Compaq and Hewlett-Packard are putting their weight behind an organisation aimed at discouraging consumers from buying grey market products.
The Anti-Gray Market Alliance (AGMA) says it will analyse the structure of the IT grey market, monitor the impact of grey market trading, and improve channel relationships.
It also wants to 'educate the marketplace about grey market activity', encourage people to report unauthorised grey market trading, and create a benchmark 'best practices' for its members.
The other companies behind the non-profit organisation, which held its first meeting last week, are Apple, Nortel Networks, 3Com, and Xerox.
David Colton, executive director of AGMA, says the group will spend its time issuing white papers, holding conferences and Web casts, going out into the field and explaining why grey trading is in league with the devil, and generally being "very pro-active".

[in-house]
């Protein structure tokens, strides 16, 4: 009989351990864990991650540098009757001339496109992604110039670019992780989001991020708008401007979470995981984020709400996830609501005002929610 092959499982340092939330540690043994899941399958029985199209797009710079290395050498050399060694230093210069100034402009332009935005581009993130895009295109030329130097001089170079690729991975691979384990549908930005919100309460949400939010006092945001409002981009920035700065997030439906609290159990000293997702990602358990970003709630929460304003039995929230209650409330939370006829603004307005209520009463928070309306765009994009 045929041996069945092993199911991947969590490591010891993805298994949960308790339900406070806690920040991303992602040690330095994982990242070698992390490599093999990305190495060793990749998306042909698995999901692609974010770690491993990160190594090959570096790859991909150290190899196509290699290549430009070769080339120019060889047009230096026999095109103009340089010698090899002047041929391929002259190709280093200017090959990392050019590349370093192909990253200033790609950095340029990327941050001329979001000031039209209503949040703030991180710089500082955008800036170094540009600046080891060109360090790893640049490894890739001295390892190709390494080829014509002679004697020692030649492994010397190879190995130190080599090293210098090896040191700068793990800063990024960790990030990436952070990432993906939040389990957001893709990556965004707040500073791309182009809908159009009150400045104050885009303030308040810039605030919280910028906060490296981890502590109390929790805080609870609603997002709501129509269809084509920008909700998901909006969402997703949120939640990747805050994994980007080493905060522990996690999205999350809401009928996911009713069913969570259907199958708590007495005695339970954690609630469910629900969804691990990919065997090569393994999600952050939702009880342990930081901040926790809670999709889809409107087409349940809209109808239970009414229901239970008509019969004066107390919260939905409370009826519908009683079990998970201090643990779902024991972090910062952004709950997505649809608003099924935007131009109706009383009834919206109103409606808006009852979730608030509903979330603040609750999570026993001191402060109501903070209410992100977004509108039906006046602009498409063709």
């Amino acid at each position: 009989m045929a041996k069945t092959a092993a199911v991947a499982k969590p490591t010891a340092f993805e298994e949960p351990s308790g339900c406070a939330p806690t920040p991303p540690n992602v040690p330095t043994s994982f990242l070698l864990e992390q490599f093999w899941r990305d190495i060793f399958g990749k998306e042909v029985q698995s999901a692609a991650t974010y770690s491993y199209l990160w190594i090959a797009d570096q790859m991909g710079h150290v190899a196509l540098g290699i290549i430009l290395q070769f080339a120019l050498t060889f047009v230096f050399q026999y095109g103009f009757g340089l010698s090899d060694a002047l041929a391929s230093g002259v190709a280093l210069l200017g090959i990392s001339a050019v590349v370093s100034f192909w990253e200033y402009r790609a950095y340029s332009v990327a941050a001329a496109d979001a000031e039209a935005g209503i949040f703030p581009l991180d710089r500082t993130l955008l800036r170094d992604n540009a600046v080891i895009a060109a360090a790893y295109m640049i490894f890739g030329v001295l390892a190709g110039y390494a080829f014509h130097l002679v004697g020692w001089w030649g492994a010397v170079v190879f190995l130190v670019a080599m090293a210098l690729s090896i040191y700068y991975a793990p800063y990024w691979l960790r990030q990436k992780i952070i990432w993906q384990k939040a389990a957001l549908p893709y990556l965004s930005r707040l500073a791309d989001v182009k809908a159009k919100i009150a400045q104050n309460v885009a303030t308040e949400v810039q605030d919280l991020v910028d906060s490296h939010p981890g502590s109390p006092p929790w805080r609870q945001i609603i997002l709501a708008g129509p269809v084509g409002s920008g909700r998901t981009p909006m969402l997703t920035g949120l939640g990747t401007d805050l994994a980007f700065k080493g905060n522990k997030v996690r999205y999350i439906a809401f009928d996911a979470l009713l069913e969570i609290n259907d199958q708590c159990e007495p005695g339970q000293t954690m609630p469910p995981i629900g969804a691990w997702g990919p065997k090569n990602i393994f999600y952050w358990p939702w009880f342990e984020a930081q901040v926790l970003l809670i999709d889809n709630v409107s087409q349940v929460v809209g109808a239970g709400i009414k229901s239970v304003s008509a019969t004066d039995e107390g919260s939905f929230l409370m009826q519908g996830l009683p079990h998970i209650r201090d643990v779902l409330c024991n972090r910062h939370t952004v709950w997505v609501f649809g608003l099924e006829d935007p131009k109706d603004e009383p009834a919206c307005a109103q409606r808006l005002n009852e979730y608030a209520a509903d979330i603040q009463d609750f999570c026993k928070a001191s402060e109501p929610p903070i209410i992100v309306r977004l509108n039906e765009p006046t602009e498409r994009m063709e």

"We can never stop the grey market, but maybe we can make a difference," he said today. "At least then when a consumer makes a purchase it should be an informed purchase."
Additional AGMA members are expected to be announced shortly, although Colton declined to comment on whether Microsoft would be on the list. The software giant's name is strangely absent from this anti-grey market movement.
"We are talking to many famous brands," said Colton.
Colton, who hopes to make AGMA an international organisation, added that combining "joint education and joint outrage" would be more effective than companies trying to combat grey trading individually.
Drew Cullen writes. The grey market is a: a valuable safety valve for component makers, disties and resellers, that have miscalculated on inventory and b: good for consumers. By imposing restrictive distribution practices, vendors seek to make customers pay higher prices than would otherwise be the case. We hope the AGMA fails. ®